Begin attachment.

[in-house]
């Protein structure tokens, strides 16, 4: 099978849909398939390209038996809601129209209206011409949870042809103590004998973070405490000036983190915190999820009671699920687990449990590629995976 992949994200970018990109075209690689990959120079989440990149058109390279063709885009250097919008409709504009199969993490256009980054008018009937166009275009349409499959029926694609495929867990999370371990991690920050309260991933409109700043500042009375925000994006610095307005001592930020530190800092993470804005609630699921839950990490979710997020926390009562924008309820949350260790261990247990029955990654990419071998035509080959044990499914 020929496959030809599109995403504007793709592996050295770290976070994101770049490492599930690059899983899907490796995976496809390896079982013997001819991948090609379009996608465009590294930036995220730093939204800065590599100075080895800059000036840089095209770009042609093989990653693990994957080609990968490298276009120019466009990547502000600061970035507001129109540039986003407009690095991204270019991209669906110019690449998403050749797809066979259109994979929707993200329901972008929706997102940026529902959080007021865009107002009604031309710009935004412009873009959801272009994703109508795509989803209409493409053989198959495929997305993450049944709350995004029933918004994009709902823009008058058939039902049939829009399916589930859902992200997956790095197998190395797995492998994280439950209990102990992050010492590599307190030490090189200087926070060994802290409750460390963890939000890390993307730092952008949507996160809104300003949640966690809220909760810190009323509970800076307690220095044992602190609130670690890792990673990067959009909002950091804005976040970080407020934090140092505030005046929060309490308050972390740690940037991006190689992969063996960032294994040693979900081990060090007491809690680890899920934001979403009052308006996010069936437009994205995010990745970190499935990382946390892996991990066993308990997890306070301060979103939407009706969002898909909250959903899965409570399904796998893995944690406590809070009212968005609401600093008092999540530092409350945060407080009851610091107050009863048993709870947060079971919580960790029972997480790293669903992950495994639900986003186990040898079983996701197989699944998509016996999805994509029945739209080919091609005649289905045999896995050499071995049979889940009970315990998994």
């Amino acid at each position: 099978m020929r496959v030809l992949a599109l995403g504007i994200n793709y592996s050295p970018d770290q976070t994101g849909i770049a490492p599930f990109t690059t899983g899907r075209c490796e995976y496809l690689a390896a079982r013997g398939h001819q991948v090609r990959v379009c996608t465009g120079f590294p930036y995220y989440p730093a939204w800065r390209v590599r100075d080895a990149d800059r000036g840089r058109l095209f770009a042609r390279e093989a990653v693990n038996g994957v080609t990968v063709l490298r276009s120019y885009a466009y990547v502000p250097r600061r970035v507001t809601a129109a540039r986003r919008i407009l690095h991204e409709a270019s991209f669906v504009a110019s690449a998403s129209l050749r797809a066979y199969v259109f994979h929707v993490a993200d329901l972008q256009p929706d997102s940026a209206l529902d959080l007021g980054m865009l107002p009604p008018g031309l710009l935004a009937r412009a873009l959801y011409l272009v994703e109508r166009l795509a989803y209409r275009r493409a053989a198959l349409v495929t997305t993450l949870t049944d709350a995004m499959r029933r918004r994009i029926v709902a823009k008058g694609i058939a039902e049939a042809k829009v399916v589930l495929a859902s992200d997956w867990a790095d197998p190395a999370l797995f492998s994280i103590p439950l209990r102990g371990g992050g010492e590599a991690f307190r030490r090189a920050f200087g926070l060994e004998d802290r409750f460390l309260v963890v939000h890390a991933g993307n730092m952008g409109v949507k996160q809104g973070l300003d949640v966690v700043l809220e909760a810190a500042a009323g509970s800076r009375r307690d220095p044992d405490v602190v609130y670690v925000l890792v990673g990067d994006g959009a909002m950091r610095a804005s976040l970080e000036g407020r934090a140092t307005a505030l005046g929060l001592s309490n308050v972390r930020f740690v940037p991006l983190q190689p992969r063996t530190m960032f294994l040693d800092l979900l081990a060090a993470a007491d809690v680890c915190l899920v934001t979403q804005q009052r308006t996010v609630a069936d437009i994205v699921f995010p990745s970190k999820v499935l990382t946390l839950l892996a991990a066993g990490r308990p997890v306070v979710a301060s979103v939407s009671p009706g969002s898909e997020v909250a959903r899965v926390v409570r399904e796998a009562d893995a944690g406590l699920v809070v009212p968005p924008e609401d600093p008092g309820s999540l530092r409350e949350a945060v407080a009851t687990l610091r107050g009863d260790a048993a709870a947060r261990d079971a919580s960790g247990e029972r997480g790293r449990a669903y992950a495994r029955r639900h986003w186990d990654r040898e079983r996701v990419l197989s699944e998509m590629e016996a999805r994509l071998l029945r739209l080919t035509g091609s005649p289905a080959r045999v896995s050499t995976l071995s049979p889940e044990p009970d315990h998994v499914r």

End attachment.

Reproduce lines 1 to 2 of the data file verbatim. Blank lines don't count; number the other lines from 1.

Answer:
[in-house]
């Protein structure tokens, strides 16, 4: 099978849909398939390209038996809601129209209206011409949870042809103590004998973070405490000036983190915190999820009671699920687990449990590629995976 992949994200970018990109075209690689990959120079989440990149058109390279063709885009250097919008409709504009199969993490256009980054008018009937166009275009349409499959029926694609495929867990999370371990991690920050309260991933409109700043500042009375925000994006610095307005001592930020530190800092993470804005609630699921839950990490979710997020926390009562924008309820949350260790261990247990029955990654990419071998035509080959044990499914 020929496959030809599109995403504007793709592996050295770290976070994101770049490492599930690059899983899907490796995976496809390896079982013997001819991948090609379009996608465009590294930036995220730093939204800065590599100075080895800059000036840089095209770009042609093989990653693990994957080609990968490298276009120019466009990547502000600061970035507001129109540039986003407009690095991204270019991209669906110019690449998403050749797809066979259109994979929707993200329901972008929706997102940026529902959080007021865009107002009604031309710009935004412009873009959801272009994703109508795509989803209409493409053989198959495929997305993450049944709350995004029933918004994009709902823009008058058939039902049939829009399916589930859902992200997956790095197998190395797995492998994280439950209990102990992050010492590599307190030490090189200087926070060994802290409750460390963890939000890390993307730092952008949507996160809104300003949640966690809220909760810190009323509970800076307690220095044992602190609130670690890792990673990067959009909002950091804005976040970080407020934090140092505030005046929060309490308050972390740690940037991006190689992969063996960032294994040693979900081990060090007491809690680890899920934001979403009052308006996010069936437009994205995010990745970190499935990382946390892996991990066993308990997890306070301060979103939407009706969002898909909250959903899965409570399904796998893995944690406590809070009212968005609401600093008092999540530092409350945060407080009851610091107050009863048993709870947060079971919580960790029972997480790293669903992950495994639900986003186990040898079983996701197989699944998509016996999805994509029945739209080919091609005649289905045999896995050499071995049979889940009970315990998994």